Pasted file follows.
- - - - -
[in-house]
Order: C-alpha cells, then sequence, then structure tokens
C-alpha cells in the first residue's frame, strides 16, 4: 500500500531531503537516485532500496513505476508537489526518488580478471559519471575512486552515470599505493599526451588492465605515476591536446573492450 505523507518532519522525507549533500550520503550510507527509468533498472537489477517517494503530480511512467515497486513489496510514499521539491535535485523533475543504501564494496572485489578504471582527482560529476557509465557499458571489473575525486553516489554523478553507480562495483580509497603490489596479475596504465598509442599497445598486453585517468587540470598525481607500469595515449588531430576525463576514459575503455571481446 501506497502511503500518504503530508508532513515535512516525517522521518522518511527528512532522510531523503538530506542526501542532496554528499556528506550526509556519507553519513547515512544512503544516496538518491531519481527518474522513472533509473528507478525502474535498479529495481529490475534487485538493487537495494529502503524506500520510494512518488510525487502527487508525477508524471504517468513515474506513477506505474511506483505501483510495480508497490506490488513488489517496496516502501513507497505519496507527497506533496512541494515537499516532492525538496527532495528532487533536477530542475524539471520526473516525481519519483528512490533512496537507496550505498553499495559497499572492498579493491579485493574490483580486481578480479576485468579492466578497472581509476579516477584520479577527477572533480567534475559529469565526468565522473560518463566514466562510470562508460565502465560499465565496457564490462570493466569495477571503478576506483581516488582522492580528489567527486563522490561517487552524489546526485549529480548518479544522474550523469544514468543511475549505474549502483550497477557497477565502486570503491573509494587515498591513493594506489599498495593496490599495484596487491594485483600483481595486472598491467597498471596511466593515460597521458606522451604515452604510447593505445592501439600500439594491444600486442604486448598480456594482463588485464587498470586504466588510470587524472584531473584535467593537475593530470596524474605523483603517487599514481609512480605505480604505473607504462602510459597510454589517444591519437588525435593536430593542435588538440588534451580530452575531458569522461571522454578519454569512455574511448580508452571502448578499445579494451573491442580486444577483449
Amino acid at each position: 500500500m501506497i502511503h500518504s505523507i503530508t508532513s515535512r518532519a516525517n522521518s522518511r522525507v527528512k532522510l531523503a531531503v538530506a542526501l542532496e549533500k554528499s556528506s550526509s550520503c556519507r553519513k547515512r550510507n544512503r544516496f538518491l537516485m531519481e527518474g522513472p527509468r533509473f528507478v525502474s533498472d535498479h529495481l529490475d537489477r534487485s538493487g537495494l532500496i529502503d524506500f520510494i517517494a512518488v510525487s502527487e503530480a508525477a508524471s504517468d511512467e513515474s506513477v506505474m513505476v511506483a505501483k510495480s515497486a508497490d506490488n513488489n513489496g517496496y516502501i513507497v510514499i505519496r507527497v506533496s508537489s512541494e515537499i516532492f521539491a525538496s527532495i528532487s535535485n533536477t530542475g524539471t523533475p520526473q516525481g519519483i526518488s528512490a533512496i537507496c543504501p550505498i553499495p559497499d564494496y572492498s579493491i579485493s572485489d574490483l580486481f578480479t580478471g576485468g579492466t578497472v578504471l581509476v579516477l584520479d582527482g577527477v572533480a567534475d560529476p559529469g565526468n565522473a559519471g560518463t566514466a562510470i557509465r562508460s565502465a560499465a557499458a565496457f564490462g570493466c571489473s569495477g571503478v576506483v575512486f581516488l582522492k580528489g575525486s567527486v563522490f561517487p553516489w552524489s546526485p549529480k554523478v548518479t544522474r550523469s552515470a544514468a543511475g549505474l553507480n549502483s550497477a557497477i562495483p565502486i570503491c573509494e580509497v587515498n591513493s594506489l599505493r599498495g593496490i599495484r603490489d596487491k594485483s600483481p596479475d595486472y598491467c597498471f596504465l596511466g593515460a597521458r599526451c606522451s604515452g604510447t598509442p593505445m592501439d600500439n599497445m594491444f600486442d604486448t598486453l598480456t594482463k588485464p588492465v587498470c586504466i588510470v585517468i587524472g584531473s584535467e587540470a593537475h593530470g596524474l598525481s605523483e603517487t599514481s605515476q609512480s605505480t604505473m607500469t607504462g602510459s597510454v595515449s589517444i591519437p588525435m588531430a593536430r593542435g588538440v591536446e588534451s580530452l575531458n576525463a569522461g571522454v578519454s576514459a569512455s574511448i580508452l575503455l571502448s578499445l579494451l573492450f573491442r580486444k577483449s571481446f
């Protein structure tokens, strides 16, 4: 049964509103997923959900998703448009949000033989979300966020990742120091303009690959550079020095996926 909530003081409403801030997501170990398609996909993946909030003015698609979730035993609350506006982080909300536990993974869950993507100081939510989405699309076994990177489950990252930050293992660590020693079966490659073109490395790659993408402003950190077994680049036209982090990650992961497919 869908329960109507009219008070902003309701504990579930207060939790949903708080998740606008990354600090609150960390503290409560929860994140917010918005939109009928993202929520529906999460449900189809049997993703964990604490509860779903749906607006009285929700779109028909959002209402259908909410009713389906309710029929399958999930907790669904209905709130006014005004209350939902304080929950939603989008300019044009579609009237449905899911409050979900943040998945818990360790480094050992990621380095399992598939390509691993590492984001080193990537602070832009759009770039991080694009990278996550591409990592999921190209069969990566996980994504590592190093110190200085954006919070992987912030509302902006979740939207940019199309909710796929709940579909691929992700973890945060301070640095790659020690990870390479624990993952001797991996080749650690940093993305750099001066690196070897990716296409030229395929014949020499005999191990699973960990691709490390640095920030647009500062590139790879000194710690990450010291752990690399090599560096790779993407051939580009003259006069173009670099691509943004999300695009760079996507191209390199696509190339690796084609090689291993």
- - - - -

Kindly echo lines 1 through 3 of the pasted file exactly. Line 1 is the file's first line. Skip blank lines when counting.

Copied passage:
[in-house]
Order: C-alpha cells, then sequence, then structure tokens
C-alpha cells in the first residue's frame, strides 16, 4: 500500500531531503537516485532500496513505476508537489526518488580478471559519471575512486552515470599505493599526451588492465605515476591536446573492450 505523507518532519522525507549533500550520503550510507527509468533498472537489477517517494503530480511512467515497486513489496510514499521539491535535485523533475543504501564494496572485489578504471582527482560529476557509465557499458571489473575525486553516489554523478553507480562495483580509497603490489596479475596504465598509442599497445598486453585517468587540470598525481607500469595515449588531430576525463576514459575503455571481446 501506497502511503500518504503530508508532513515535512516525517522521518522518511527528512532522510531523503538530506542526501542532496554528499556528506550526509556519507553519513547515512544512503544516496538518491531519481527518474522513472533509473528507478525502474535498479529495481529490475534487485538493487537495494529502503524506500520510494512518488510525487502527487508525477508524471504517468513515474506513477506505474511506483505501483510495480508497490506490488513488489517496496516502501513507497505519496507527497506533496512541494515537499516532492525538496527532495528532487533536477530542475524539471520526473516525481519519483528512490533512496537507496550505498553499495559497499572492498579493491579485493574490483580486481578480479576485468579492466578497472581509476579516477584520479577527477572533480567534475559529469565526468565522473560518463566514466562510470562508460565502465560499465565496457564490462570493466569495477571503478576506483581516488582522492580528489567527486563522490561517487552524489546526485549529480548518479544522474550523469544514468543511475549505474549502483550497477557497477565502486570503491573509494587515498591513493594506489599498495593496490599495484596487491594485483600483481595486472598491467597498471596511466593515460597521458606522451604515452604510447593505445592501439600500439594491444600486442604486448598480456594482463588485464587498470586504466588510470587524472584531473584535467593537475593530470596524474605523483603517487599514481609512480605505480604505473607504462602510459597510454589517444591519437588525435593536430593542435588538440588534451580530452575531458569522461571522454578519454569512455574511448580508452571502448578499445579494451573491442580486444577483449